Courses offered between February 15-17, prior to the convention, are the "Traffic Control Technician" (TCT) course and the "Traffic Control Supervisor" (TCS) course.
"Our TCT course, which is a one day course is a prerequisite for the TCS course," said Donna Clark, director of training and products for ATSSA. "It is an introduction to the basic principals of temporary work zone traffic control. It is for people who install, maintain and remove temporary traffic control devices."
TCS involves two days of lectures, multimedia presentations and design workshops. Recommended for any worksite traffic supervisor, coverage includes advanced work zone applications, design and decision making.
"TCS expands on the basics of the TCT course," said Clark. "In addition, it teaches supervisory skills that are necessary to monitor people on the job."
Scheduled on the flip side of the convention, February 23-24, courses include "Pavement Marking Technician" (PMT) and "Flagger Instructor Training" (FIT).
"PMT is a two day course is designed to enhance the skills of personnel who select, design, install, and inspect pavement markings," said Clark.
PMT course participants will learn how to apply traffic control designed specifically for pavement marking installation and how to follow safe, efficient application procedures. Participants also will learn skills such as documenting and complying with environmental and hazardous materials regulations, understanding tort liability and other legal issues.
Finally, the FIT course is a two-day course is designed to prepare qualified persons to present standardized training to those who want to be registered flaggers.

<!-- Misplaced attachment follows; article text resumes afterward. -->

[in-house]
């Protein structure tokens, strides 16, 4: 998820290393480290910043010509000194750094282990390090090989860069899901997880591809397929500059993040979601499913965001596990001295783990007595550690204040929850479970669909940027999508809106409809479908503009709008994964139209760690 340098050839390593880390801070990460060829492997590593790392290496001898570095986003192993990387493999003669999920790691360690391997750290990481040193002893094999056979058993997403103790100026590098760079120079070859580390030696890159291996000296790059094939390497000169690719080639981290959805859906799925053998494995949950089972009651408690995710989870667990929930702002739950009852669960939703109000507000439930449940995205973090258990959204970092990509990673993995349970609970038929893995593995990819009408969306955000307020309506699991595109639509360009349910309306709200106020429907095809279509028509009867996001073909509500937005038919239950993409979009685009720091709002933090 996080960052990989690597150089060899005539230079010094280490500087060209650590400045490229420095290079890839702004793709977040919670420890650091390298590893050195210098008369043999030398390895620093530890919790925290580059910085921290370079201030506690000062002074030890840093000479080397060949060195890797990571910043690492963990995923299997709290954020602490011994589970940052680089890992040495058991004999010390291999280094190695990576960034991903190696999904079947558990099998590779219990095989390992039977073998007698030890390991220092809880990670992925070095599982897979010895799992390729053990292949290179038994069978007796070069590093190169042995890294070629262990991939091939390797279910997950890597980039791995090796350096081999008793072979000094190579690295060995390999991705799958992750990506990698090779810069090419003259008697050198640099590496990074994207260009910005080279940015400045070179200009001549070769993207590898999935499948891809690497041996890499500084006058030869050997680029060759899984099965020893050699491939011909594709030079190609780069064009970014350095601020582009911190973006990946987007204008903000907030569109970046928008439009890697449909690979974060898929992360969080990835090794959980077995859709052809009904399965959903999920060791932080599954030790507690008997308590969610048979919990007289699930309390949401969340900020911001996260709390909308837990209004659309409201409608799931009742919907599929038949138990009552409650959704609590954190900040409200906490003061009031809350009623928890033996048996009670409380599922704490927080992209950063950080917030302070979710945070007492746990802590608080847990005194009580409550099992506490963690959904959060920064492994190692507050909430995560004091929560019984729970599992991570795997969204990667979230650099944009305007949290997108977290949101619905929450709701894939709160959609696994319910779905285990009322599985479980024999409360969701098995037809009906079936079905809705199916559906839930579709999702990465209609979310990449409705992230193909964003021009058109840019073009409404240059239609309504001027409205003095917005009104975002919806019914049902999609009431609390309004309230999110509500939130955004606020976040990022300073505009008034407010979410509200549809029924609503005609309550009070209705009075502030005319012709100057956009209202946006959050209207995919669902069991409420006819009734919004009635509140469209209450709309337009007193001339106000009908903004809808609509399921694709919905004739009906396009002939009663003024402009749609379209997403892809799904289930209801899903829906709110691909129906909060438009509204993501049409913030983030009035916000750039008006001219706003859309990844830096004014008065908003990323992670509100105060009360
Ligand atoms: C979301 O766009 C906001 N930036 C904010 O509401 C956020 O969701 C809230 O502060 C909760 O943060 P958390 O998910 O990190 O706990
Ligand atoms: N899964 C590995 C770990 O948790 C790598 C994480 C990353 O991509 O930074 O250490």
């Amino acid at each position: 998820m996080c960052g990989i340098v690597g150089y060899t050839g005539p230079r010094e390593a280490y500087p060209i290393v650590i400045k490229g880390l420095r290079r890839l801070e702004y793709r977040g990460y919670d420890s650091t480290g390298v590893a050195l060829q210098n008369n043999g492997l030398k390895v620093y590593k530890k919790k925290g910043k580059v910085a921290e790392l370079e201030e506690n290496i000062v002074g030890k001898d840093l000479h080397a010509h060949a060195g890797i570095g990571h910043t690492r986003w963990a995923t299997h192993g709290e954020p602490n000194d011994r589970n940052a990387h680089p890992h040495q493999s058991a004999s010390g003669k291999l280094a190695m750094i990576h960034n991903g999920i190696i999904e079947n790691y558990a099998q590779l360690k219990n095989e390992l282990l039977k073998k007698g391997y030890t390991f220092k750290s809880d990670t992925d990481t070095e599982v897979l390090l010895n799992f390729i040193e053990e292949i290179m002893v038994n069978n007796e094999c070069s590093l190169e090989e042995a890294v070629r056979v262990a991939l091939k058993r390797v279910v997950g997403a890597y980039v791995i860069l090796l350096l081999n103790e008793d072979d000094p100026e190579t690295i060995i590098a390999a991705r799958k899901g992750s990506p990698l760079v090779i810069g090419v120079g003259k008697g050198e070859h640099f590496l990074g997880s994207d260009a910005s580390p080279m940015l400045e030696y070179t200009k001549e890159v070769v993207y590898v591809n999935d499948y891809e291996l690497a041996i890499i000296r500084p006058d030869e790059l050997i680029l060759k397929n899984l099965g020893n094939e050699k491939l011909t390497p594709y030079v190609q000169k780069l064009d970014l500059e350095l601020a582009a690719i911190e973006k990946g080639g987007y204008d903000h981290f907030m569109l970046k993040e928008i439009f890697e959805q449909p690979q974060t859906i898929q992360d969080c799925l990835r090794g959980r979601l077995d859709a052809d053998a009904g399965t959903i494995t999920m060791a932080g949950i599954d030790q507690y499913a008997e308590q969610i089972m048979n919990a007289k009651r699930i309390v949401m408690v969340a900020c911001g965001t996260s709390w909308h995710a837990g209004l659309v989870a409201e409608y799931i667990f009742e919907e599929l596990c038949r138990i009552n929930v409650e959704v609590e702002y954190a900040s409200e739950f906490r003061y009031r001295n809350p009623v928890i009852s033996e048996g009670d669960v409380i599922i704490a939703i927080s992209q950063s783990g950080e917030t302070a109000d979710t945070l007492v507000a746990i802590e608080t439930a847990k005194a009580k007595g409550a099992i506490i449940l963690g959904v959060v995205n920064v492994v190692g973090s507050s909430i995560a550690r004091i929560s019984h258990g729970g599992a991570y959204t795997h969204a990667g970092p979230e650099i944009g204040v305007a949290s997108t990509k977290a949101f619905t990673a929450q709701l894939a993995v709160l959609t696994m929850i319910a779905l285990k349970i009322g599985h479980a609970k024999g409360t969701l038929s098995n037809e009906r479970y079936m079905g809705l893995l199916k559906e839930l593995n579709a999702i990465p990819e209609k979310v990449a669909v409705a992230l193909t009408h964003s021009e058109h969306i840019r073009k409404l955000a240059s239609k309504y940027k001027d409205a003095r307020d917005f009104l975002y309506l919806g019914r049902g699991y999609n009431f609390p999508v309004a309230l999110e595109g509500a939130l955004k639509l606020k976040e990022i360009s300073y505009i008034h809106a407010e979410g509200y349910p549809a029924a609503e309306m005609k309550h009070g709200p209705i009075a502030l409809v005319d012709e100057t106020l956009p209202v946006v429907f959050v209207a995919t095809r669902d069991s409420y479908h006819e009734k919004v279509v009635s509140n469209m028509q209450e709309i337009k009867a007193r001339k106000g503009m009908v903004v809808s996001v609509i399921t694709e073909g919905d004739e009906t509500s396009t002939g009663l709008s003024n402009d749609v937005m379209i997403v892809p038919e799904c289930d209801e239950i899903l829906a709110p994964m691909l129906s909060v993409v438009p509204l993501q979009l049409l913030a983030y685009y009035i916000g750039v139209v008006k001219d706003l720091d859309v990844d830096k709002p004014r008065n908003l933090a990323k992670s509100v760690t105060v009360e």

Another highlight of the convention is a full schedule of both technical and administrative-based committee meetings.
Slated for Saturday the 19th are the Technical Committee Meetings from 8:00 a.m. - 1:00 p.m. These particular meetings cover topics that include: guardrails, pavement markings, safety, sign and temporary traffic control.
Immediately following the technical meetings are the Administrative Committee Meetings. Scheduled for 1:00 - 5:00 p.m., the meetings cover topics that include education, government relations and membership.
Traffic Expo 2000
Known as Traffic Expo 2000, the exhibit aspect of ATSSA’s 30th Annual Convention and Exhibition offers attendees the opportunity to learn about and experience cutting-edge technology that constitutes the roadway safety technology forum.
According to ATSSA President Keith Griggs, Traffic Expo 2000 is the single largest display of traffic control equipment and devices in the world. Exhibitors focus on work zone traffic control, pavement markings, signage and traffic control safety devices.